While the National Veterans Golden Age Games strive to offer competition for every level of ability, it is the camaraderie that makes this event so important.
As the sun rose high over Waikiki Beach, you could almost touch the beat of excitement as veterans from across the country paddled out for their first outrigger canoe experience at the 25th National Veterans Golden Age Games.
But Jerry Braun blocked it all out as she left her wheelchair and was strapped into an adaptive canoe. “All I did was listen to the cadence of the paddler calling,” Jerry says. “Paddles up. Paddles in. And we kept the rhythm.”
Working in harmony, Jerry’s crew of female veterans bested her husband Bill’s crew in the outrigger canoe exhibition at the Games, held in Honolulu, May 26–31. Jerry and Bill Braun, who have spinal-cord injuries, were among the 253 veterans who sailed through the waters off the coast of Hawaii, and the 826 who competed in 14 sporting events at the world’s largest veteran sports event for seniors.
“I’ve done kayaking and I’ve done regular canoeing, but this took a lot more teamwork,” says Bill. “I worked in small teams during the Vietnam War, and you had to depend on everybody. It was the same thing with the canoeing.”
That is the beauty of the adventure for them.
Jerry and Bill Braun train year-round and have become mainstays at events like the National Veterans Golden Age Games. They took home eight medals from this year's event in Honolulu.
Competitors and Teammates
Jerry and Bill have competed against each other in adaptive sports since they met 14 years ago. And they’ve been one heck of a team in life since they married in 1998.
“She got me into it,” laughs Bill, leaving you unsure if he’s talking about sports or marriage. But he’s obviously happy with both.
“It (sports) keeps us young,” he adds while describing some of the hundreds of medals that hang in their fitness room at home. The Brauns compete in track and field, swimming, and power racing at multiple regional and national events. They have even participated in the National Senior Games, also known as the Senior Olympics. This year at the Golden Age Games they won a total of eight medals in shot put, discus, swimming, and bowling proving their regimen of year-round training is paying off.
So is their other “team sport.” Jerry and Bill are devoted to involving others with disabilities in adaptive sports. They work with all age groups in their Del Rio, Tex., community, teaching them to throw, race, and experience life again.
“It’s very important that you get to these kids when they are young or older ones early on,” muses Jerry. “There isn’t anything you can’t do as long as you find a way to adapt it. It’s giving up before you find it that makes it hard.”
Both know what it is to want to give up. But they keep each other and those around them motivated by volunteering numerous hours training up-and-coming athletes.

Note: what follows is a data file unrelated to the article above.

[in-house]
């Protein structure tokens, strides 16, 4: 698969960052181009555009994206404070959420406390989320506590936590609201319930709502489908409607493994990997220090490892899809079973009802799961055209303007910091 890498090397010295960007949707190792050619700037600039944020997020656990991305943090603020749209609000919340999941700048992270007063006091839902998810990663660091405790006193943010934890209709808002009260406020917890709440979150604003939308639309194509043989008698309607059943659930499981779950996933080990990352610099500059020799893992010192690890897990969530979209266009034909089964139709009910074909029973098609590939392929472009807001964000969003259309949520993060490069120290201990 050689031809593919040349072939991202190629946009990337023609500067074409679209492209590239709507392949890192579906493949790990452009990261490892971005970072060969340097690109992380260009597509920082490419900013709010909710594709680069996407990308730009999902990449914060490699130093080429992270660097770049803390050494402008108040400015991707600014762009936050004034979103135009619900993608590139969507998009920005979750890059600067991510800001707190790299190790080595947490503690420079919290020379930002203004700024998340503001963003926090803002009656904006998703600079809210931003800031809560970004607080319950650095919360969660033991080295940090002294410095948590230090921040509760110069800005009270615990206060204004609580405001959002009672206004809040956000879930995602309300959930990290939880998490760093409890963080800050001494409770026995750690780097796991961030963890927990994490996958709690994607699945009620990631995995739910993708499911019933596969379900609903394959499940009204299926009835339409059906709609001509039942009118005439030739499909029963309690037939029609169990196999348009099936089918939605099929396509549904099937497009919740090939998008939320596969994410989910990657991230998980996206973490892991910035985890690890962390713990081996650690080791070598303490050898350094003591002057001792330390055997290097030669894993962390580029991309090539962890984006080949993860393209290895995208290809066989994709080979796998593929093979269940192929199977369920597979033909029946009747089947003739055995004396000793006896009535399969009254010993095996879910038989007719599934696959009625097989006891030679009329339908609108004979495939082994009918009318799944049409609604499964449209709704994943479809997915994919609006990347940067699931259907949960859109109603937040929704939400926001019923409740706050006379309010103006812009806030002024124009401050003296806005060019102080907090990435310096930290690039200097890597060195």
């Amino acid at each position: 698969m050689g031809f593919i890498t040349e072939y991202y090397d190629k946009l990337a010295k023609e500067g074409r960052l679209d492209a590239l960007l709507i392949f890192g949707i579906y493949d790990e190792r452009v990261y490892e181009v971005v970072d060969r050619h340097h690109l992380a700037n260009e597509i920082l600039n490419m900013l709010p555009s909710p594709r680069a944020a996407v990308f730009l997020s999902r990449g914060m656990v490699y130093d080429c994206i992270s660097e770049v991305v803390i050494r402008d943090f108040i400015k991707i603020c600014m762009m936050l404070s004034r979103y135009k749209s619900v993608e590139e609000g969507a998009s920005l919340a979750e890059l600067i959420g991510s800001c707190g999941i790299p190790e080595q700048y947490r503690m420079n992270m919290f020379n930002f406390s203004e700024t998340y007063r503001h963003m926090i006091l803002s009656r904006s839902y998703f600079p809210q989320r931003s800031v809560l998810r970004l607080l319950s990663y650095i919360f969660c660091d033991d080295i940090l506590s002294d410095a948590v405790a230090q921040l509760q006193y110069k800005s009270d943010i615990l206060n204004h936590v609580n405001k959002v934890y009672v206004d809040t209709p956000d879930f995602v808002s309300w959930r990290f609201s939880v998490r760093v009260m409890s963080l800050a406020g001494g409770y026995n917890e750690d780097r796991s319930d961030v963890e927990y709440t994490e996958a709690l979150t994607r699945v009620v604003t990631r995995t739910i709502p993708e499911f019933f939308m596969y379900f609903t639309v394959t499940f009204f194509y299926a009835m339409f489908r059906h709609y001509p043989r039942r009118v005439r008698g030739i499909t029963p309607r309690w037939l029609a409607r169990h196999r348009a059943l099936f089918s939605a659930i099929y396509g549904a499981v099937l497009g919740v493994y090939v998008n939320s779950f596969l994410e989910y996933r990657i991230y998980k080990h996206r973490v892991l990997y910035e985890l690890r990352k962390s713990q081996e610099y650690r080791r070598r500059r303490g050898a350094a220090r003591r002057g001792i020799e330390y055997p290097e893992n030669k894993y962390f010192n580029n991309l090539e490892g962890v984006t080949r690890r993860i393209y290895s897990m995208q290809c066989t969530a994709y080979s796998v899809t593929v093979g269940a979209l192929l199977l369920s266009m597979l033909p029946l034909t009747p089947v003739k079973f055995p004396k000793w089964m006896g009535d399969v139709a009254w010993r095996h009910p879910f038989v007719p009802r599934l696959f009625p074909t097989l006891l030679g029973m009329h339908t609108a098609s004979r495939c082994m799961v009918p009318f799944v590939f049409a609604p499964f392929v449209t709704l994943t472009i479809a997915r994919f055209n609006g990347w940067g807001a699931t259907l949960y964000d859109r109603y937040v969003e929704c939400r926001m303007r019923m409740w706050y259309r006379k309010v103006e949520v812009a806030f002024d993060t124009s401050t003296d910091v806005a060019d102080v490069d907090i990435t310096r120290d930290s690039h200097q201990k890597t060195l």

“It’s great seeing new ones start out,” says Jerry. “This year we have a new competitor who mows his grass [while using a] manual chair to stay in shape. We don’t expect you to win every time but we expect you to try, and we’ll give as many hours as necessary to help you.”
And while regular exercise and competition is their thing, the Brauns understand it’s really about finding an activity that keeps each one engaged in life.
“If you don’t like sports, you might like fishing or trapshooting or air rifle,” adds Bill. “We like to bring people out of the house and keep them active. You just need to try something and find what you like.”
More than Medals
While the Golden Age Games strive to offer competition for every level of ability among senior veteran athletes, it is the camaraderie that makes this—the largest of the Department of Veterans Affairs’ (VA’s) six national competitions—so important.
“You never know who you’re going to meet up with,” Jerry says with a smile. This year she found a veteran she played ball with as a young girl. “It’s those friendships and the camaraderie we all share that brings us back to the Golden Age Games year after year.”
Hosting the 25th annual Games in Hawaii during the 70th anniversary of the attack on Pearl Harbor was also memorable. Most of the veteran athletes—many of whom served in World War II—visited the historic site to pay tribute to our fallen heroes.
“It’s unbelievable how clear and how blue the water is,” Bill reflects. “When we went out to the U.S.S. Arizona you could actually see the bottom of the ship. It was very moving.”
Their Next Adventure
With beautiful memories of outrigger canoeing still floating through their minds, Jerry and Bill settled on their next quest: adaptive sailing! They plan to go from the seas to sky diving by the end of 2011. And they’ll be back at the National Veterans Golden Age Games in St. Louis in 2012, likely taking gold in many competitions once again.
The National Veterans Golden Age Games is the premier senior adaptive rehabilitation program in the United States and is the only national multi-event sports and recreational seniors’ competition program designed to improve the quality of life for all older veterans, including those with a wide range of abilities and disabilities. The Games serve as a qualifying event for competition in the National Senior Games in a number of competitive events every even-numbered year. VA, Help Hospitalized Veterans, and the Veterans Canteen Service sponsor the National Veterans Golden Age Games.